Photo: W.carter, via Wikimedia.
On Monday, two of four students leading the charge against an Eastern Pennsylvania school district’s policy allowing transgender students to use restrooms and locker rooms matching their gender identity expressed their opposition to the policy in federal court.
Lawyers for Alliance Defending Freedom, which is representing all four students challenging the policy, have asked U.S. District Judge Edward G. Smith to issue an injunction that would prevent the school district from enforcing its policy.
Joel Doe, a rising senior at Boyertown Senior High School, and a female student, both testified that the school district’s policy violates their privacy and constitutes a form of sexual harassment, reports The Morning Call.
Doe testified that he was changing in the locker room one day when he saw a transgender male student, who he considers to be biologically female, changing alongside biological males for gym class. He said he quickly exited the locker room because of his discomfort, and, with several other students, approached a vice principal at the school about the situation.
Doe testified that the vice principal told him he would have to tolerate a transgender student using the same locker room as him and “make it as natural as possible.” As a result, he refused to change for gym class in the locker room, which resulted in him losing points towards his grade for physical education.
Yet even LGBTQ advocates argue that the school could have easily offered Doe his own alternative arrangements, such as a privacy curtain or the use of a restroom or other changing facility. Doe said other administrators offered him the option of a single-stall restroom, but stopped changing for gym because he had no place to secure his belongings. On cross-examination, however, he conceded that he could have used his regular school locker to store his clothes while he was in gym.
Smith did not rule on Monday, saying he would set a date for additional testimony from school district officials and expert witnesses.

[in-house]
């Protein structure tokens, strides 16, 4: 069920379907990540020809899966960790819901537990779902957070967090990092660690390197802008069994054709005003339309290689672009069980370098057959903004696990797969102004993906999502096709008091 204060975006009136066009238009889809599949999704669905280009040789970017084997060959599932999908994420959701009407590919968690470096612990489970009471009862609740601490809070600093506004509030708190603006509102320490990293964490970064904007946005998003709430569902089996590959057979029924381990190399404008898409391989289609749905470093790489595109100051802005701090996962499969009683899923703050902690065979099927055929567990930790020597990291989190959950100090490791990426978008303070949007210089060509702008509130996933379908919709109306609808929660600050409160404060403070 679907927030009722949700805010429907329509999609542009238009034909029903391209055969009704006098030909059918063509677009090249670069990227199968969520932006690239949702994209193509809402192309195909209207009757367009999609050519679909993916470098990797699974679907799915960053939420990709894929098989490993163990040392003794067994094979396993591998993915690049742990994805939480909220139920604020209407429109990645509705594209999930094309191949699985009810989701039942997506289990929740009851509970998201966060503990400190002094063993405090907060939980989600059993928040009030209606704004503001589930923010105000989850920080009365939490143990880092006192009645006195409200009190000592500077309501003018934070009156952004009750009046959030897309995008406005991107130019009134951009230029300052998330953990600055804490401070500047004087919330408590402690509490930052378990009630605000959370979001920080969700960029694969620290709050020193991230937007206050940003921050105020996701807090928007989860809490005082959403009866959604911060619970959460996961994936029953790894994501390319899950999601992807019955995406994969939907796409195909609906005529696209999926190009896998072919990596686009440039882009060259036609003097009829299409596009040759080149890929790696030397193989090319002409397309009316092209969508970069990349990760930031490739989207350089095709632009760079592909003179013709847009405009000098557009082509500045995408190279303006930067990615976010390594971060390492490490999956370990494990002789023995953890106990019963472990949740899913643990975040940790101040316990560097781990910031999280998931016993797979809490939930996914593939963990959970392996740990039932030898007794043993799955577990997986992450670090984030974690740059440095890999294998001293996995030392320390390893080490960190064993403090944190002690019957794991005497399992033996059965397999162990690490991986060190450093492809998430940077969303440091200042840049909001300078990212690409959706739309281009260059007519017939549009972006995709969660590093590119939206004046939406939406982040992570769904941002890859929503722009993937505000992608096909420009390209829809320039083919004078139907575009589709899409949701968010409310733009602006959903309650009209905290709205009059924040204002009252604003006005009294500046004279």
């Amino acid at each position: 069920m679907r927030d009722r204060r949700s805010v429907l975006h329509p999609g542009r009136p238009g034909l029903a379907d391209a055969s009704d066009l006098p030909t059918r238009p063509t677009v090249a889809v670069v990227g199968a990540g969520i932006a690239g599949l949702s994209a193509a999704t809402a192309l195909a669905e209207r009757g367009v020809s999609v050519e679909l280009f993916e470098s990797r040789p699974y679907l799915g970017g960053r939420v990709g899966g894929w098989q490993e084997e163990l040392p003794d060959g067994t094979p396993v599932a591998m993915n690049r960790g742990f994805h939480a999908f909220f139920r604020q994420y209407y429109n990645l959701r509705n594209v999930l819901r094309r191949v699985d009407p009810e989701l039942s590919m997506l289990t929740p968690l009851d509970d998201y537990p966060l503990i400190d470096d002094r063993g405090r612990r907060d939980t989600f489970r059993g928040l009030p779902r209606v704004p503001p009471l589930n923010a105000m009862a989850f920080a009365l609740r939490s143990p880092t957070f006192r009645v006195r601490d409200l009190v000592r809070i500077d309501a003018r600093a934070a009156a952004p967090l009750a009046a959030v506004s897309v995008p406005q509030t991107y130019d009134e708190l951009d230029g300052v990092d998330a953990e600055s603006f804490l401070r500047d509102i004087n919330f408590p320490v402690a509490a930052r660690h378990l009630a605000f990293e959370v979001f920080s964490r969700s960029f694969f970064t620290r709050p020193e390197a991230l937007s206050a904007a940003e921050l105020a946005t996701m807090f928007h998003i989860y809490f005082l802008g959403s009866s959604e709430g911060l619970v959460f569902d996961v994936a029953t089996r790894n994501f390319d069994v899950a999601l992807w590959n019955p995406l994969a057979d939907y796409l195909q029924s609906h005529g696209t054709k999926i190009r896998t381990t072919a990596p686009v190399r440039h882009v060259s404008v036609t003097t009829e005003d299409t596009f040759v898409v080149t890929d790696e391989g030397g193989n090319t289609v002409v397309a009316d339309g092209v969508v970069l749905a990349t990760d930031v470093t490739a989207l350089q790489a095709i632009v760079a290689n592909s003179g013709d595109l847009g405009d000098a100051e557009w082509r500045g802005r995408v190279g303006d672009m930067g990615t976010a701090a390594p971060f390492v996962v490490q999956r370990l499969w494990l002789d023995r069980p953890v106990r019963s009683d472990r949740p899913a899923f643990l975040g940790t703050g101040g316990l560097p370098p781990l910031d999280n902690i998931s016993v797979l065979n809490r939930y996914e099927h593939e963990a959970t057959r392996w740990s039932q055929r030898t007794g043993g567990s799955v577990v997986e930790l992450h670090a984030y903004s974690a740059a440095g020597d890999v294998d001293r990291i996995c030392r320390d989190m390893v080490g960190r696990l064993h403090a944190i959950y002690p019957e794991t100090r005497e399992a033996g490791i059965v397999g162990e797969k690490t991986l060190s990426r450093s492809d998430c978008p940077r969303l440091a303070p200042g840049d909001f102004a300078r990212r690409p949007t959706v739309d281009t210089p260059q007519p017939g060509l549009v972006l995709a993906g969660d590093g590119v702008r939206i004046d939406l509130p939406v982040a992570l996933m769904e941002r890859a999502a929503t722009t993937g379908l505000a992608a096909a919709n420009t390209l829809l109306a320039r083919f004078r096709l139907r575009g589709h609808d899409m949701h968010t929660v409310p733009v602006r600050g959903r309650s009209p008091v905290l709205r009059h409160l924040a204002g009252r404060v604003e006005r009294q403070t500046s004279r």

He did, however, question Aidan DeStefano, a transgender graduate of Boyertown Senior High School, on what it meant to him when he was allowed to use the bathroom that matched his true gender identity.
“I felt the best that I had in a long time,” DeStefano testified.
He said he intervened in the case to try and block the injunction sought by ADF because of his concern for other transgender students who were simply trying to use the bathroom where they feel the most comfortable, without fear of being beaten up by other students or disciplined by administrators.
In many ways, the Boyertown case is the mirror opposite of another case in suburban Pittsburgh out of the Pine-Richland School District. In that case, three transgender students sued over their school’s policy restricting them from using facilities matching their gender identity, claiming it is a form of discrimination under both Title IX and the Fourteenth Amendment’s Equal Protection Clause.
In February, a federal judge issued an injunction to stop Pine-Richland school district from enforcing its policy, ruling that it violated the students’ rights under the Equal Protection Clause. Conservative special interest groups are expected to appeal that decision to the Pennsylvania Supreme Court, which is where the Boyertown case will also likely end up, regardless of how Smith rules.
All of these cases could be resolved by the U.S. Supreme Court if it takes up the case of Ash Whitaker, a Wisconsin transgender student who sued his school district for barring him from the boys’ restroom. The 7th U.S. Circuit Court of Appeals recently ruled that the policy violated Whitaker’s Title IX rights.
Several other lawsuits involving transgender students’ access to restrooms and locker rooms, in various states from Florida to Virginia to Illinois, are currently working their way through the courts.
If the Supreme Court decides to take Whitaker’s case, or another case, upon appeal, it could once and for all determine whether such policies constitute discrimination. If they do, and are overturned for that reason, the ruling would set a precedent requiring all school districts to allow trans students to access facilities consistent with their gender identity.